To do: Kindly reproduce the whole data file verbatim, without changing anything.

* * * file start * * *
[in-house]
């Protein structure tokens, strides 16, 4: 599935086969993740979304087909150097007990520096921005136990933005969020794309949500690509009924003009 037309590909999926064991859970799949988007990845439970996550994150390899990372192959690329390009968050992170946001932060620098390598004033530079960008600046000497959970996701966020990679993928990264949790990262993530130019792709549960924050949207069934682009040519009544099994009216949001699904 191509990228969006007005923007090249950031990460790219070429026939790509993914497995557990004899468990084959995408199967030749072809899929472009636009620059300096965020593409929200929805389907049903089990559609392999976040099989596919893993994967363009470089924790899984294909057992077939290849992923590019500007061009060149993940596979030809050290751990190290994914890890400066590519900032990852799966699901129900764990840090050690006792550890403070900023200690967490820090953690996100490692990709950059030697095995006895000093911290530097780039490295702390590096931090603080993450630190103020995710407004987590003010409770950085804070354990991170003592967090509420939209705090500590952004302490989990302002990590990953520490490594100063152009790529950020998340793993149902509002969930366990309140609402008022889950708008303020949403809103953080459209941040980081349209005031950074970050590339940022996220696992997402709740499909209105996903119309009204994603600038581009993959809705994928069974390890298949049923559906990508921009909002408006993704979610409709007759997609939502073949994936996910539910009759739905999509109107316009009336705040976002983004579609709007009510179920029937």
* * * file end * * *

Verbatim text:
[in-house]
């Protein structure tokens, strides 16, 4: 599935086969993740979304087909150097007990520096921005136990933005969020794309949500690509009924003009 037309590909999926064991859970799949988007990845439970996550994150390899990372192959690329390009968050992170946001932060620098390598004033530079960008600046000497959970996701966020990679993928990264949790990262993530130019792709549960924050949207069934682009040519009544099994009216949001699904 191509990228969006007005923007090249950031990460790219070429026939790509993914497995557990004899468990084959995408199967030749072809899929472009636009620059300096965020593409929200929805389907049903089990559609392999976040099989596919893993994967363009470089924790899984294909057992077939290849992923590019500007061009060149993940596979030809050290751990190290994914890890400066590519900032990852799966699901129900764990840090050690006792550890403070900023200690967490820090953690996100490692990709950059030697095995006895000093911290530097780039490295702390590096931090603080993450630190103020995710407004987590003010409770950085804070354990991170003592967090509420939209705090500590952004302490989990302002990590990953520490490594100063152009790529950020998340793993149902509002969930366990309140609402008022889950708008303020949403809103953080459209941040980081349209005031950074970050590339940022996220696992997402709740499909209105996903119309009204994603600038581009993959809705994928069974390890298949049923559906990508921009909002408006993704979610409709007759997609939502073949994936996910539910009759739905999509109107316009009336705040976002983004579609709007009510179920029937």